Hudson-ci/Planning/Better Build Pipeline Orchestration
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|Planning: Better Build Pipeline Orchestration|
One of our major problems with Hudson is the coordination and grouping of multiple jobs. While a lot can be done with the various plug-ins such as join-plugin,parametized-trigger-plugin etc. there are still some gaps in the functionality because hudson as a whole has no concept of group of jobs.
In order to illustrate our problem, please consider the following setup.
- We have one job which does the actual compile of the project and creates the deployable artifacts.
- For each environment we have a series of jobs for deploying and testing the build. See the graph for the job structure, jobs on the same line run in parallel.
- The Create job has a timer trigger of once per night in order to recreate the weblogic domains.
- The publish job has a timer trigger of once per hour to deploy the newest code.
It is the publish job which is causing the most problems from a job coordination point of view. It does not have a understanding of the chain of jobs which it triggers,so our only option is to set the timer trigger such that there is enough time for the chain of jobs to successfully run. This has two problems.
- If the chain of jobs fail early there is no ways for Hudson to see this and trigger a new run of the pipeline (a new run of publish)
- If someone manually starts a new publish he has to temporally disable publish so the hourly run does not trigger, otherwise the two series of jobs will step on each others toes.
We have tried to use the block on upstream/downstream but that is not sufficient to solve the problem.The problem with that approach is that the two series of jobs will interleave cauiing unpredictable results. The interleaving problem can for example occur if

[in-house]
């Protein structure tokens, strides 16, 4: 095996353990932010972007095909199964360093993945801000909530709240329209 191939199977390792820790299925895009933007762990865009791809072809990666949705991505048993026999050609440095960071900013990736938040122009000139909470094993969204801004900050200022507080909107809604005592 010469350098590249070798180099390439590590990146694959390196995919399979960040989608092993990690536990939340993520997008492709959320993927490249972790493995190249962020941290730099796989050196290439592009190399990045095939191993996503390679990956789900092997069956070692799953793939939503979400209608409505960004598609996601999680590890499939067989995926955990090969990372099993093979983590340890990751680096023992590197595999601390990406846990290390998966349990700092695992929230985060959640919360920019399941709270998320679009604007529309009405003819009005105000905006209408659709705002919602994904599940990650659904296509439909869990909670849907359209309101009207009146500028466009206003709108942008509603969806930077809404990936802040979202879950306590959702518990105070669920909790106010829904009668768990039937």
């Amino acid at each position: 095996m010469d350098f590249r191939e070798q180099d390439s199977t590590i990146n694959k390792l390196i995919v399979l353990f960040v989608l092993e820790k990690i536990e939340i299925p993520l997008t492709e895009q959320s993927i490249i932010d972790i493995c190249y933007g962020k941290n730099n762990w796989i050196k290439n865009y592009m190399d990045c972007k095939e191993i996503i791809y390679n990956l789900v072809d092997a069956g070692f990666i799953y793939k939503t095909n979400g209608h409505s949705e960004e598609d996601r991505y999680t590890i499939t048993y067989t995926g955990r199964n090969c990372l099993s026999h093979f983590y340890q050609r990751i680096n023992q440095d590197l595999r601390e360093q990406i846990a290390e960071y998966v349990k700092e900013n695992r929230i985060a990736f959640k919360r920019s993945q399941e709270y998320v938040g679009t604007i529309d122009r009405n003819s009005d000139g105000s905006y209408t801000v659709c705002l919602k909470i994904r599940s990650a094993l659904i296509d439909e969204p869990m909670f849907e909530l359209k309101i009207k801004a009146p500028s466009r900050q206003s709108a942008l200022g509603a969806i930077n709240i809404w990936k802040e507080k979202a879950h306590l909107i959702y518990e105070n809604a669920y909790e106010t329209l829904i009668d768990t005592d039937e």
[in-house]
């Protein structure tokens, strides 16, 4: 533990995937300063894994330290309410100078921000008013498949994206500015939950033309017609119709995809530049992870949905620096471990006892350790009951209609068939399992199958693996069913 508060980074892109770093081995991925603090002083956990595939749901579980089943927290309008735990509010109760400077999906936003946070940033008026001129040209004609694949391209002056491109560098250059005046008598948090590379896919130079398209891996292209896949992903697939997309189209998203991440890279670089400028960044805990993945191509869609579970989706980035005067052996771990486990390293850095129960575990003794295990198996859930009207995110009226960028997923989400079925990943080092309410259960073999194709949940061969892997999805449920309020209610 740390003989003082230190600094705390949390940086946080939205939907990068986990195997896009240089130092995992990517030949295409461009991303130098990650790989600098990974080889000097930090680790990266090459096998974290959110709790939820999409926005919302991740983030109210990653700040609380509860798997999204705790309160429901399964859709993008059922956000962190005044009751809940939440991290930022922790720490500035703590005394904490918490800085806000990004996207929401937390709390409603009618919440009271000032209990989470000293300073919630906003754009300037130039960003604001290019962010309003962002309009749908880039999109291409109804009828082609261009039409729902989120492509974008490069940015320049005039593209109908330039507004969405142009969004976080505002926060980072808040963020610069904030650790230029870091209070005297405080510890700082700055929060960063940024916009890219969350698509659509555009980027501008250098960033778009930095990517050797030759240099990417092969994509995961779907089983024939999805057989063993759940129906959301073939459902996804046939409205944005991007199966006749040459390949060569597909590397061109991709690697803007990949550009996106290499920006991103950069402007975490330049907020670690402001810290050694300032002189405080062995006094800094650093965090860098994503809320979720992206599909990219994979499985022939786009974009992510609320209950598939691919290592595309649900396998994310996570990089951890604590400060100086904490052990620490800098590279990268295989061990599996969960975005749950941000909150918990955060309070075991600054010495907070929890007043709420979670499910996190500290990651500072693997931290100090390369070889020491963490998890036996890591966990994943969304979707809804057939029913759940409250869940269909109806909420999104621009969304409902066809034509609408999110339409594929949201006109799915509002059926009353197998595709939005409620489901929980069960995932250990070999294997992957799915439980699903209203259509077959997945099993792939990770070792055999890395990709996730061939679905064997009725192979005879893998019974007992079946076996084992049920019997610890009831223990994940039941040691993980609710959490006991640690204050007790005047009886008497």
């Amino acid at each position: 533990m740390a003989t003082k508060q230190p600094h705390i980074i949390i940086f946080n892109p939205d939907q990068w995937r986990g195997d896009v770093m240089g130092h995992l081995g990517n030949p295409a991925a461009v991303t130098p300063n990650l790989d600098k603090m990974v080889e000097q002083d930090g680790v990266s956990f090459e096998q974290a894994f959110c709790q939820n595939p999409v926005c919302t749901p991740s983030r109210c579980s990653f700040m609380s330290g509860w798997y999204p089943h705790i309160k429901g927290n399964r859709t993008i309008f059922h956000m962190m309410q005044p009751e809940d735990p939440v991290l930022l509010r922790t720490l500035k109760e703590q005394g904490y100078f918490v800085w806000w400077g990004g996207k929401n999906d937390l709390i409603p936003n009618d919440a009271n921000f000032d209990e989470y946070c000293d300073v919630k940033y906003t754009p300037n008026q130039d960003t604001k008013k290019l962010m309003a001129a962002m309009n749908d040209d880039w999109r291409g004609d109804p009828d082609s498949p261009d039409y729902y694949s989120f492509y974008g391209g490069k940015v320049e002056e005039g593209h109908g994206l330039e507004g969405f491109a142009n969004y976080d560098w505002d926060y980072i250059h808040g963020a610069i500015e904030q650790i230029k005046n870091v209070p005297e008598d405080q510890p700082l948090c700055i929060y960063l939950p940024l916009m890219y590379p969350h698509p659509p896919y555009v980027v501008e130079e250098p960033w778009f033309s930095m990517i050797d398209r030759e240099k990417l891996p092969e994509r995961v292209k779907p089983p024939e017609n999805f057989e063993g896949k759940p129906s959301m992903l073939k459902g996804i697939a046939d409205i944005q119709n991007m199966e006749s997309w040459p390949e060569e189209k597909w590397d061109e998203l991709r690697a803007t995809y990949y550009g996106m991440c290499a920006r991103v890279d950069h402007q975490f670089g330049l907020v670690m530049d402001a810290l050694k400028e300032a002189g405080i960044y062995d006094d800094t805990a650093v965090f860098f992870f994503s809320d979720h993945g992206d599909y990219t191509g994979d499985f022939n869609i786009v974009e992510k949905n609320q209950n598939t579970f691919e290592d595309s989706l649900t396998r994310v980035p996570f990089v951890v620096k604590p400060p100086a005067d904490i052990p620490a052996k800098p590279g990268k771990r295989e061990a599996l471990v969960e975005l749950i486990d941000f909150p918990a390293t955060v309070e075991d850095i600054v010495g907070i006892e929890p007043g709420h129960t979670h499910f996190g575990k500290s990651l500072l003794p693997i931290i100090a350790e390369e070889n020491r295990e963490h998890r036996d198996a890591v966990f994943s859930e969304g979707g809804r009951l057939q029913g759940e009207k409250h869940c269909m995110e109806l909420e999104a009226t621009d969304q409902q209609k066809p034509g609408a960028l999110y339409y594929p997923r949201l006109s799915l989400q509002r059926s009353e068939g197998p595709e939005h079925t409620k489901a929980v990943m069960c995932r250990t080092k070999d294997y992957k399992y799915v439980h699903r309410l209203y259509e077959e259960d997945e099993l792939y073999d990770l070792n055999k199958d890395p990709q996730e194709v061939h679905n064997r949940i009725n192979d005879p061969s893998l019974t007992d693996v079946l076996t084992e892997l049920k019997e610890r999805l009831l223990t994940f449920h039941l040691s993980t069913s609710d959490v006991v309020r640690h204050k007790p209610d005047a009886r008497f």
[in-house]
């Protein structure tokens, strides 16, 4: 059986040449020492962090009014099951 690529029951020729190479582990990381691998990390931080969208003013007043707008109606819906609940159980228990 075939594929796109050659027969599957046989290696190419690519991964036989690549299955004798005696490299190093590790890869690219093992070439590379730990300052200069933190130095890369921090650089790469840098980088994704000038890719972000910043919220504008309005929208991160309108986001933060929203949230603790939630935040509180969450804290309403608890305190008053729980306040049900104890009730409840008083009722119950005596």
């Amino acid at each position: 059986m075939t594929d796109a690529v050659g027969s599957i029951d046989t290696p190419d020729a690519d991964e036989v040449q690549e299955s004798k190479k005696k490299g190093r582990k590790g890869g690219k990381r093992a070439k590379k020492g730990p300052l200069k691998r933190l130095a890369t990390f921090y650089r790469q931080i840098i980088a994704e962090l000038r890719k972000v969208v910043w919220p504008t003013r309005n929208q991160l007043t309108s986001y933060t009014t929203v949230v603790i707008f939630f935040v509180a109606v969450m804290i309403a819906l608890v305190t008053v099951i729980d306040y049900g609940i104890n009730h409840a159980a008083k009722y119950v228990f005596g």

- "Deploy_B" is running
- "Publish" is triggered (queue now has Publish)
- "Deploy_B" finishes and triggers "Test" (queue now has Publish,Test)
- "Publish" runs and triggers "Publish_A" and "Publish_B" (queue now has Test,Publish_A,Publish_B)
- "Test" runs and triggers "Test_A" and "Test_B" (queue now has Publish_A,Publish_B,Test_A,Test_B)
How much interleaving there is depends on the block upstream/downstream settings but I have not been able to fund a combination which results in a predictable "first pipeline finished first" behaviour.
The initial work to solve the problem might be as simple as creating a blocker which is pipeline aware only allowing the job to run if the previous chain of jobs has completed.This way the publish job could have a trigger of every ten minutes, but it would just sit there waiting in ready state until the previous chain has finished.
A better (long term) solution would be to clean up the triggering and chaining parts, since there is now a multitude of plug-ins trying to complete the functionality and support each other. I would make the passing of parameters a first class options in all triggering mechanism, first class support for diamond shape job chains, and lastly build quality levels.
For the long term I would suggest
- Make parameter passing integrated with the core triggering functions, eliminating the need for "paramatetized-trigger-plugin"
- Make the join plugin use the new parameter functionality.
- make the join plugin support waiting for jobs "further down the chain" instead of as it is now, just the immediate jobs.
- Make the build promotion a integrated feature, leaving the "actions" part of the build-promotion-plugin as plugins. This will also naturally clean up the action list a lot.
- Make the build promotion have a notion of "level" instead of just being a list of named promotion labels. make the log rotator be aware of promotion levels so that we can make it only keep x number of builds of a given promotion and remove all older which did not receive the promotion.
The Job Graph
This is the same diagram in pipeline representation. The entire drawing is a single pipeline with pipeline stages arranged vertically and jobs (or other pipelines) within a stage arranged horizontally. Execution of the pipeline begins at the first (top) stage and proceeds sequentially to the last (bottom) stage. Jobs (or other pipelines) in each stage execute in parallel.